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TitleVideo Art: A Guided Tour
PublisherI. B. Tauris
CategoryArts - Film
Author
LanguageEnglish
File Size2.7 MB
Total Pages226
Table of Contents
                            EEn
Video Art, A Guided Tour
	Copyright Info
	TOC
		Illustrations
		Foreword
		Acknowledgements
		1 - Introduction - From the Margins to the Mainstream
		2 - The Modernist Inheritance - Tampering with the Technology, and Other Interferences
		3 - Disrupting the Content - Feminism
		4 - Masculinities - Class, Gay and Racial Equality
		5 - Language - Its Deconstruction and the UK Scene
		6 - Television Spoofs and Scratch - Parody and Other Forms of Sincere Flattery
		7 - Video Art on Television
		8 - Video Sculpture
		9 - The 1990s and the New Millennium
		Notes
		Bibliography
		Index and Videography
                        
Document Text Contents
Page 113

Artists like Marty St. James and Anne Wilson in the UK and the Americans
Tom Rubnitz and Ann Magnuson, created hymns to cultural consumption, to
the viewing process itself. St. James and Wilson delighted in producing pseudo-
American soaps, complete with stilettos and swimming pools. As we saw in
Chapter 3, Magnuson parodied the experience of the restless viewer, channel-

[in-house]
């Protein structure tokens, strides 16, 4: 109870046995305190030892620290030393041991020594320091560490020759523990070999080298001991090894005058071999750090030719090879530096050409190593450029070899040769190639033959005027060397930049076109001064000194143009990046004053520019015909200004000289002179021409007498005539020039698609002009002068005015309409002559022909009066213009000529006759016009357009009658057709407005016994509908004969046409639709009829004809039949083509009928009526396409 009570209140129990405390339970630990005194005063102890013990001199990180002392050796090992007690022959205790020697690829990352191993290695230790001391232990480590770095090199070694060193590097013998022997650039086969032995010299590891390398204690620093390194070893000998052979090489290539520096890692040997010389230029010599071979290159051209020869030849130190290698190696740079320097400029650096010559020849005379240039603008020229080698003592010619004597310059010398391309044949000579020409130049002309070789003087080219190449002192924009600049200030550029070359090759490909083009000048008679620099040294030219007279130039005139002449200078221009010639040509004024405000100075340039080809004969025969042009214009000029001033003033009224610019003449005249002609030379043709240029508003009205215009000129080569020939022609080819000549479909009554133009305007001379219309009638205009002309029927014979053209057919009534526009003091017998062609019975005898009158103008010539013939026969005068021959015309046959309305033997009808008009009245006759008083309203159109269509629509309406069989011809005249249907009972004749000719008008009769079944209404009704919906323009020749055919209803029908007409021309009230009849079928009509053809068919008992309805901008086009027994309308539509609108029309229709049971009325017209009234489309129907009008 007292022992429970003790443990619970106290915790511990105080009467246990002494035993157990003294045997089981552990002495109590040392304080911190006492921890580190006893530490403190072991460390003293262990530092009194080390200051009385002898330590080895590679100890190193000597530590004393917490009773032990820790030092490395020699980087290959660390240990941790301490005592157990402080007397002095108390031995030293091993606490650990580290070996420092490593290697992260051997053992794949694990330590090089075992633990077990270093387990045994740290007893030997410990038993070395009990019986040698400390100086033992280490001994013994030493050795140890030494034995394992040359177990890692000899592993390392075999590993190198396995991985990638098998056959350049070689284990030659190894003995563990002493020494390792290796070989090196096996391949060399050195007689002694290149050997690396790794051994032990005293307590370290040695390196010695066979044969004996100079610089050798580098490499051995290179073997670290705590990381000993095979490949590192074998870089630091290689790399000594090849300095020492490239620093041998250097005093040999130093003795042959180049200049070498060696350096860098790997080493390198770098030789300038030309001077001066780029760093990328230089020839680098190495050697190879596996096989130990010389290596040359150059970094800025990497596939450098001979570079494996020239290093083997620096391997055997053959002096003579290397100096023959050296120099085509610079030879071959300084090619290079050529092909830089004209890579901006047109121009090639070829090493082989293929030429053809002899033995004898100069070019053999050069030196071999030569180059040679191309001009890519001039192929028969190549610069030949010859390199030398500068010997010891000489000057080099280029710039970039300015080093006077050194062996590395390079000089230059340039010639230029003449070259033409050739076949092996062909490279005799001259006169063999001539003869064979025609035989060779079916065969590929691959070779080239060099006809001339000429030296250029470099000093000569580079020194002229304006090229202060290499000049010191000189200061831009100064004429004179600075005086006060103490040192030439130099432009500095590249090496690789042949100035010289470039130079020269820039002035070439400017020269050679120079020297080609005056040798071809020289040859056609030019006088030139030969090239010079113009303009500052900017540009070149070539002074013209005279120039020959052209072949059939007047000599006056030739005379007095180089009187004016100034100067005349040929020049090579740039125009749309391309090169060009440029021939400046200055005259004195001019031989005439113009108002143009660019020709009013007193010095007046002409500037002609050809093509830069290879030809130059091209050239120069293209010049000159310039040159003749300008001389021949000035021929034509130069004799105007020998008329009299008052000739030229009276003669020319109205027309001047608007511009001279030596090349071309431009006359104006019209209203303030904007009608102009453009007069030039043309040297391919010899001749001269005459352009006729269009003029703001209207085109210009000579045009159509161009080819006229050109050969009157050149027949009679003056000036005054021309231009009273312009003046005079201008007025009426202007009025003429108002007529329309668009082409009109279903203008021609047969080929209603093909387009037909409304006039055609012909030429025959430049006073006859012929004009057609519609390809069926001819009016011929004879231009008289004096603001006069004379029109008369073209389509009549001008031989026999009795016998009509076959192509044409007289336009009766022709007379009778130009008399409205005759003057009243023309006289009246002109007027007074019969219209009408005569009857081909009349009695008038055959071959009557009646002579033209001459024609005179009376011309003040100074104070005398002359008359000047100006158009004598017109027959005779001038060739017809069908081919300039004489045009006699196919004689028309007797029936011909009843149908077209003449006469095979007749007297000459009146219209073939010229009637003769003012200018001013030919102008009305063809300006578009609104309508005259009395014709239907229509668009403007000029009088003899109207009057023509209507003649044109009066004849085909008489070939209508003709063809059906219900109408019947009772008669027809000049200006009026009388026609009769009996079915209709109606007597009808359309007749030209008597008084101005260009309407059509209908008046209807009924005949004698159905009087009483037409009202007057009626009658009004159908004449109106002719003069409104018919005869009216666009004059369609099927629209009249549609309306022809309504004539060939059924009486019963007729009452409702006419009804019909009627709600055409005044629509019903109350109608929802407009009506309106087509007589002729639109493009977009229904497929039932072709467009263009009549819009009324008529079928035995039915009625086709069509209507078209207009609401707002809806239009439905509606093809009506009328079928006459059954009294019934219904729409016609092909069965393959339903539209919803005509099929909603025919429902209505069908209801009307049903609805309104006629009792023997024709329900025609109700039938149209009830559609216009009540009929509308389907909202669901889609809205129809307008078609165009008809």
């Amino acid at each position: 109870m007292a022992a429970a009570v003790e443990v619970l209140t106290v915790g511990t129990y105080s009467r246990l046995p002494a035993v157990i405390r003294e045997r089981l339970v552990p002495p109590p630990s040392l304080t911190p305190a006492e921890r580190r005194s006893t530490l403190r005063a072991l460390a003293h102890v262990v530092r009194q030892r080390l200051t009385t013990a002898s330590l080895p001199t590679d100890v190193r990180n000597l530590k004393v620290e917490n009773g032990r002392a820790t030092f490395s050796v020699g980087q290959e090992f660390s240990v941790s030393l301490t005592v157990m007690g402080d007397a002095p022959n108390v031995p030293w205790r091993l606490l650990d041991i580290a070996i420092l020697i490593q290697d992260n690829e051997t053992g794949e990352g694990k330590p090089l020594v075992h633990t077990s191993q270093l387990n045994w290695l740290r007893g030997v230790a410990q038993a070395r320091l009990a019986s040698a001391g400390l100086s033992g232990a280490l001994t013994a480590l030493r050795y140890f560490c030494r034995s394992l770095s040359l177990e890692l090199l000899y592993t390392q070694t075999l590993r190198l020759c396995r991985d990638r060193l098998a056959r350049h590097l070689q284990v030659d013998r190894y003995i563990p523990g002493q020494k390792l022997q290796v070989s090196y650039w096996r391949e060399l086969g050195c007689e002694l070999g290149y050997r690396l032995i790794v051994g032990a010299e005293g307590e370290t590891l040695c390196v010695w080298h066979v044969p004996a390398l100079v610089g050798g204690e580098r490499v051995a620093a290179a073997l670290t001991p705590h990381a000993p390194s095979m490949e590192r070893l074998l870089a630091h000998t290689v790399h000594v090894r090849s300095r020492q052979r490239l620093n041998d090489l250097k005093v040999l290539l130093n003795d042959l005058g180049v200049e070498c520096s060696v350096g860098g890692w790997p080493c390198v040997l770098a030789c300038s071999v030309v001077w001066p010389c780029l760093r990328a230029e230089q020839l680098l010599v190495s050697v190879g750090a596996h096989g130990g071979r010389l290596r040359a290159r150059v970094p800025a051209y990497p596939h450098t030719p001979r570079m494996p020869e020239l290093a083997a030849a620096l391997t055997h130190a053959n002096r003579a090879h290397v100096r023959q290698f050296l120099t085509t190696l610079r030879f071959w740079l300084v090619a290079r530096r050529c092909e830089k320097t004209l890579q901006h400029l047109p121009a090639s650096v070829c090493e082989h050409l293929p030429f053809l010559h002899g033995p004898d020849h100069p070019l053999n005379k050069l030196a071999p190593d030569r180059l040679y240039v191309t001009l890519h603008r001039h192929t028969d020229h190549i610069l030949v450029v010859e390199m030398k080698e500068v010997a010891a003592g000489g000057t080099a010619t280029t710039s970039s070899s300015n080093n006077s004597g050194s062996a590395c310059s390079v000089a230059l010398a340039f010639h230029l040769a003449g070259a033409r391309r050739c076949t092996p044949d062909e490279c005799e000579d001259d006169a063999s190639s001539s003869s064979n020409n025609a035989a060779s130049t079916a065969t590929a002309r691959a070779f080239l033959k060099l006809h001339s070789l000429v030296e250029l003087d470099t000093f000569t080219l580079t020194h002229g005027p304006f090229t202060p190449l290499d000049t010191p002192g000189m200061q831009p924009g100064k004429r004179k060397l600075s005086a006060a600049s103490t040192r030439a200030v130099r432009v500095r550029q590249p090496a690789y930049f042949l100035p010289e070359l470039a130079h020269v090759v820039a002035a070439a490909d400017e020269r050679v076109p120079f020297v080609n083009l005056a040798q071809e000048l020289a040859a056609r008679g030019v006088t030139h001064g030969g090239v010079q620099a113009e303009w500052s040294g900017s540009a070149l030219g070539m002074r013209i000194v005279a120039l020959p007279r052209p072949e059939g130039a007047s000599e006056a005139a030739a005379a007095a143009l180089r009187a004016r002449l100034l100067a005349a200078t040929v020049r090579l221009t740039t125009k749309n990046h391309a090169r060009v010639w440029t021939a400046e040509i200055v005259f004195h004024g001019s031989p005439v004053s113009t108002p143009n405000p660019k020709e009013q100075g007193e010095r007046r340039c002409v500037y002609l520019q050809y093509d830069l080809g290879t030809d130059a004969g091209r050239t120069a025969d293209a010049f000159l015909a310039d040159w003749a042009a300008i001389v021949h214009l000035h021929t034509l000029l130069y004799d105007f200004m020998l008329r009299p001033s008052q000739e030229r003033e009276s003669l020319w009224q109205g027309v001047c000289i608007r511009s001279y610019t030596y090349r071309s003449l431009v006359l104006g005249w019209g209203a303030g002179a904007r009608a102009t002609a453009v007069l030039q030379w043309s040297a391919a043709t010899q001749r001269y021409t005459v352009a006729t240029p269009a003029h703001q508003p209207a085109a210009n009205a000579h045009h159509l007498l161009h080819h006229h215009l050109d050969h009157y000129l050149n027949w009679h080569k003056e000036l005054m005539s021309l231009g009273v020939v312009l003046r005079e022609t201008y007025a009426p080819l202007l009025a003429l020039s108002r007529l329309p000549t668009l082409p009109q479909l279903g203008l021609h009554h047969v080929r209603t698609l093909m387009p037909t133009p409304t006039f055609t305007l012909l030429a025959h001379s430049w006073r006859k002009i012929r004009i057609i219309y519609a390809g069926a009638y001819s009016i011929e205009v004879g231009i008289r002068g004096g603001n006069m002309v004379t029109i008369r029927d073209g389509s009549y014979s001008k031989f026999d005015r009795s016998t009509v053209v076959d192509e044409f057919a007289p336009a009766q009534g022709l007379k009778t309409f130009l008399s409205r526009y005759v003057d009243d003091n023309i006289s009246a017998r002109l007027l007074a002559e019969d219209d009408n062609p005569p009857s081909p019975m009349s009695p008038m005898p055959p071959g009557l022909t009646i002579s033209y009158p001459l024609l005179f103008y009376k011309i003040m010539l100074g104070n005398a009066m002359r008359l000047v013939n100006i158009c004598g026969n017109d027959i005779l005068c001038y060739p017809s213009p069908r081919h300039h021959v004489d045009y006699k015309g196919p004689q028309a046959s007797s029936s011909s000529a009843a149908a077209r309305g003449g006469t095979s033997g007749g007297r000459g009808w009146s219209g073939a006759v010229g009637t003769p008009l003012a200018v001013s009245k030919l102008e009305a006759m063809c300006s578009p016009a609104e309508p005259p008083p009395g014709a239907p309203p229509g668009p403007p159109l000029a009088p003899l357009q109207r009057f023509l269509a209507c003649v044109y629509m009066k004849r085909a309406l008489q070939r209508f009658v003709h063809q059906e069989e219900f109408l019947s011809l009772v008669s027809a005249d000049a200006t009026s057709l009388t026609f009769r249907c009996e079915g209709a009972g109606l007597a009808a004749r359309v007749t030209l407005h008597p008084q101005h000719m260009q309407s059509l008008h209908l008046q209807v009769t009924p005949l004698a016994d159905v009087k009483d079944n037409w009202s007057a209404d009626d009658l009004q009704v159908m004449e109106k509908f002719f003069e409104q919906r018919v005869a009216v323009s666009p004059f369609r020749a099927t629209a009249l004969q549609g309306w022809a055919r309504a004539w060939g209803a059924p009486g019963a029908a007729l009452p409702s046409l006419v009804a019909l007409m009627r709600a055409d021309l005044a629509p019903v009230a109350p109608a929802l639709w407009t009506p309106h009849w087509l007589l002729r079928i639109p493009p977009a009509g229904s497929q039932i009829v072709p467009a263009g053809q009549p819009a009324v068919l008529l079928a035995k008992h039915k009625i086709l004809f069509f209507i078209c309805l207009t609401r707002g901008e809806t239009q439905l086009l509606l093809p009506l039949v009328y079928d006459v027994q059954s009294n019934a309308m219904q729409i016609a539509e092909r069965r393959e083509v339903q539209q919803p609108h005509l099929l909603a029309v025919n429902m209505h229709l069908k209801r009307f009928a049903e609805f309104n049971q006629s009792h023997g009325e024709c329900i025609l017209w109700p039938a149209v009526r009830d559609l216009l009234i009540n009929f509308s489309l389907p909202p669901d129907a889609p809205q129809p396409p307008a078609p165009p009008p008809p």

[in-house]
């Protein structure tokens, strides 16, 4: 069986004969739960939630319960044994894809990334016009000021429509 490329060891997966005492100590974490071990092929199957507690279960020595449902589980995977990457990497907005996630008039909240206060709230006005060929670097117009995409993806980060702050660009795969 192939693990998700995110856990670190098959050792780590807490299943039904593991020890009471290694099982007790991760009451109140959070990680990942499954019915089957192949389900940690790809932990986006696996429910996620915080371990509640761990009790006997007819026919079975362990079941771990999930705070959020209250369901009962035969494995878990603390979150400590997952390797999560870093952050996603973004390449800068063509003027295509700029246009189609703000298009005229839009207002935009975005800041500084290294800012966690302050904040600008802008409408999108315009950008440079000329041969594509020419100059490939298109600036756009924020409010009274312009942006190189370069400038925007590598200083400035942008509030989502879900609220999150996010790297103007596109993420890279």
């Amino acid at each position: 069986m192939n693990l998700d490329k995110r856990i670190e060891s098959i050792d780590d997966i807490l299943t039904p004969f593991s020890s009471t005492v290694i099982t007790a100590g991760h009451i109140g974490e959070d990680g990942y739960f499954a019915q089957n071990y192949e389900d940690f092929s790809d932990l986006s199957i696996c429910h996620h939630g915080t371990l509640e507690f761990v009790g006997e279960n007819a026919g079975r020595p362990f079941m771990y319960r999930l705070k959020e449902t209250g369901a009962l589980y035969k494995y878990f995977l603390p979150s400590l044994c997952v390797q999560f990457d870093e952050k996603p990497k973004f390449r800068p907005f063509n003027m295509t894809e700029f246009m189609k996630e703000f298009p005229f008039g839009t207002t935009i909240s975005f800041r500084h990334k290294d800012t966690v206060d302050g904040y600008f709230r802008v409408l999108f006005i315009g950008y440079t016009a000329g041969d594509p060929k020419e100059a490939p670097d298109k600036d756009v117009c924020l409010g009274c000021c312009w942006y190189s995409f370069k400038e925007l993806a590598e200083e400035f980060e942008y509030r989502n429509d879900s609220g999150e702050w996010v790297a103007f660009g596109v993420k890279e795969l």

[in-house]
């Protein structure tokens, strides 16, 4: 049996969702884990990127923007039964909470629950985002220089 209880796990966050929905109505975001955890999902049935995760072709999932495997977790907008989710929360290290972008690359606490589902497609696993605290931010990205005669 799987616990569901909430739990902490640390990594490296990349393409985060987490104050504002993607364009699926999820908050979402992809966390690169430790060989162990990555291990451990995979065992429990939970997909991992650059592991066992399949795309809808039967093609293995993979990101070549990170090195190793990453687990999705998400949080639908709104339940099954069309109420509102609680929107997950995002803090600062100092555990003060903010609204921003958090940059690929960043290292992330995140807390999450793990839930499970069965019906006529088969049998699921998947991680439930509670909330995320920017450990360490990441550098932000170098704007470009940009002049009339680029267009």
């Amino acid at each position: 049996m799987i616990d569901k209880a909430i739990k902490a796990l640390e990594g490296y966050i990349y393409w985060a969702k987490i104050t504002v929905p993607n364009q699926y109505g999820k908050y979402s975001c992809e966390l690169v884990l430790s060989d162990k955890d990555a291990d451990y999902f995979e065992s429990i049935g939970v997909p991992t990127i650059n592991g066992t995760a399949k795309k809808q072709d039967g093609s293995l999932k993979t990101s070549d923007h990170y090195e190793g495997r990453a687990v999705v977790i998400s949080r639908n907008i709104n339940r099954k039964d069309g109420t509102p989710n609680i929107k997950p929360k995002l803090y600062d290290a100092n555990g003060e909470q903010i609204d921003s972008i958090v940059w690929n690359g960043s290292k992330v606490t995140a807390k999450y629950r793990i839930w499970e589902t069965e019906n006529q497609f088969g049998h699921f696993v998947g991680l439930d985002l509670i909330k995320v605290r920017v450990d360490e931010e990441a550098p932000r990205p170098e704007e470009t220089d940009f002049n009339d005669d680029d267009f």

hopping through daytime TV in search of meaning. In Made for TV (1984),
Magnuson’s cast of media characters are interchangeable, from the heroine of
a film noir to the Playschool presenter – all performed by the artist herself. The
meaning of the work lies not so much in the overt content of the piece, but in
the image of Magnuson as viewer of her own goal-less meandering through
the numerous TV channels already available in the USA. She turns away from
life and embarks on a fruitless search for her own identity in the narcissistic
hall of mirrors that is television. Here she will find only stereotypes because
‘acceptable entertainment has to flatter and exploit the cultural and political
assumptions of the land of its origins.’7 By extension, it must promote the interests
of the oligarchy governing that land and not those of alienated individuals
represented by Magnuson. The fact that Magnuson only finds her own image in